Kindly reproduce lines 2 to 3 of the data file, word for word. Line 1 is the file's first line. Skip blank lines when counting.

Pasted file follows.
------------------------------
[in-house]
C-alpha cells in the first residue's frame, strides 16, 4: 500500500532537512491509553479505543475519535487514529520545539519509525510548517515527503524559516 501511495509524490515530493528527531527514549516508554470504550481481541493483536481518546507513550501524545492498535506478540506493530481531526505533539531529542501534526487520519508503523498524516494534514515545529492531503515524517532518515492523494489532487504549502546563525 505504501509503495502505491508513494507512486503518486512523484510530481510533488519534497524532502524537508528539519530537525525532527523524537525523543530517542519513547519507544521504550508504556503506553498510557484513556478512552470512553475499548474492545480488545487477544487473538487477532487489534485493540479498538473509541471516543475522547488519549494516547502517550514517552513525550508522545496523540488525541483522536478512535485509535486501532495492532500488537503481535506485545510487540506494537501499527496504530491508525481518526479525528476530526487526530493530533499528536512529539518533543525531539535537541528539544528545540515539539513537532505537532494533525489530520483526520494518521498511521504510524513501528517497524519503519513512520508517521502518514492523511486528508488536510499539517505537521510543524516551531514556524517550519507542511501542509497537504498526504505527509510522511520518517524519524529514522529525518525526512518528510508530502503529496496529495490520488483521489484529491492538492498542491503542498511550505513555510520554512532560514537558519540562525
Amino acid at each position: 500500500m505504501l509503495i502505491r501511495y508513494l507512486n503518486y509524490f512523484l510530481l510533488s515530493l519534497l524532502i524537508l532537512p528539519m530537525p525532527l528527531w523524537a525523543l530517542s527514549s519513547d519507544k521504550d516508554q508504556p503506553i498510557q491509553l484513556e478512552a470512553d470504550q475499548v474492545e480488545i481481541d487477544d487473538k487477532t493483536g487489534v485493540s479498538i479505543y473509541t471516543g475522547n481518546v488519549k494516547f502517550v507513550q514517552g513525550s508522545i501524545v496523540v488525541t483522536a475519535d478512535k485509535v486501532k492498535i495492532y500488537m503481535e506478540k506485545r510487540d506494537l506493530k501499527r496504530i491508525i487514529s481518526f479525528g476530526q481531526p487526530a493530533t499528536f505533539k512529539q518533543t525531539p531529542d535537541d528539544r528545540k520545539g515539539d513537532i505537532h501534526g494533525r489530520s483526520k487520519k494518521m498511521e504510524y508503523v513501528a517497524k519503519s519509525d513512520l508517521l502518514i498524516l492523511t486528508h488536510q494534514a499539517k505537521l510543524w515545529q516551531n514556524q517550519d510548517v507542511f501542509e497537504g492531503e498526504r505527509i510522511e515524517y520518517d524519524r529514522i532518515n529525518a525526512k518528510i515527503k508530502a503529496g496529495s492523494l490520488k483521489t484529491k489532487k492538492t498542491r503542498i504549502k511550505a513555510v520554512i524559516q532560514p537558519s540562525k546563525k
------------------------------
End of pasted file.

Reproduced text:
C-alpha cells in the first residue's frame, strides 16, 4: 500500500532537512491509553479505543475519535487514529520545539519509525510548517515527503524559516 501511495509524490515530493528527531527514549516508554470504550481481541493483536481518546507513550501524545492498535506478540506493530481531526505533539531529542501534526487520519508503523498524516494534514515545529492531503515524517532518515492523494489532487504549502546563525 505504501509503495502505491508513494507512486503518486512523484510530481510533488519534497524532502524537508528539519530537525525532527523524537525523543530517542519513547519507544521504550508504556503506553498510557484513556478512552470512553475499548474492545480488545487477544487473538487477532487489534485493540479498538473509541471516543475522547488519549494516547502517550514517552513525550508522545496523540488525541483522536478512535485509535486501532495492532500488537503481535506485545510487540506494537501499527496504530491508525481518526479525528476530526487526530493530533499528536512529539518533543525531539535537541528539544528545540515539539513537532505537532494533525489530520483526520494518521498511521504510524513501528517497524519503519513512520508517521502518514492523511486528508488536510499539517505537521510543524516551531514556524517550519507542511501542509497537504498526504505527509510522511520518517524519524529514522529525518525526512518528510508530502503529496496529495490520488483521489484529491492538492498542491503542498511550505513555510520554512532560514537558519540562525
Amino acid at each position: 500500500m505504501l509503495i502505491r501511495y508513494l507512486n503518486y509524490f512523484l510530481l510533488s515530493l519534497l524532502i524537508l532537512p528539519m530537525p525532527l528527531w523524537a525523543l530517542s527514549s519513547d519507544k521504550d516508554q508504556p503506553i498510557q491509553l484513556e478512552a470512553d470504550q475499548v474492545e480488545i481481541d487477544d487473538k487477532t493483536g487489534v485493540s479498538i479505543y473509541t471516543g475522547n481518546v488519549k494516547f502517550v507513550q514517552g513525550s508522545i501524545v496523540v488525541t483522536a475519535d478512535k485509535v486501532k492498535i495492532y500488537m503481535e506478540k506485545r510487540d506494537l506493530k501499527r496504530i491508525i487514529s481518526f479525528g476530526q481531526p487526530a493530533t499528536f505533539k512529539q518533543t525531539p531529542d535537541d528539544r528545540k520545539g515539539d513537532i505537532h501534526g494533525r489530520s483526520k487520519k494518521m498511521e504510524y508503523v513501528a517497524k519503519s519509525d513512520l508517521l502518514i498524516l492523511t486528508h488536510q494534514a499539517k505537521l510543524w515545529q516551531n514556524q517550519d510548517v507542511f501542509e497537504g492531503e498526504r505527509i510522511e515524517y520518517d524519524r529514522i532518515n529525518a525526512k518528510i515527503k508530502a503529496g496529495s492523494l490520488k483521489t484529491k489532487k492538492t498542491r503542498i504549502k511550505a513555510v520554512i524559516q532560514p537558519s540562525k546563525k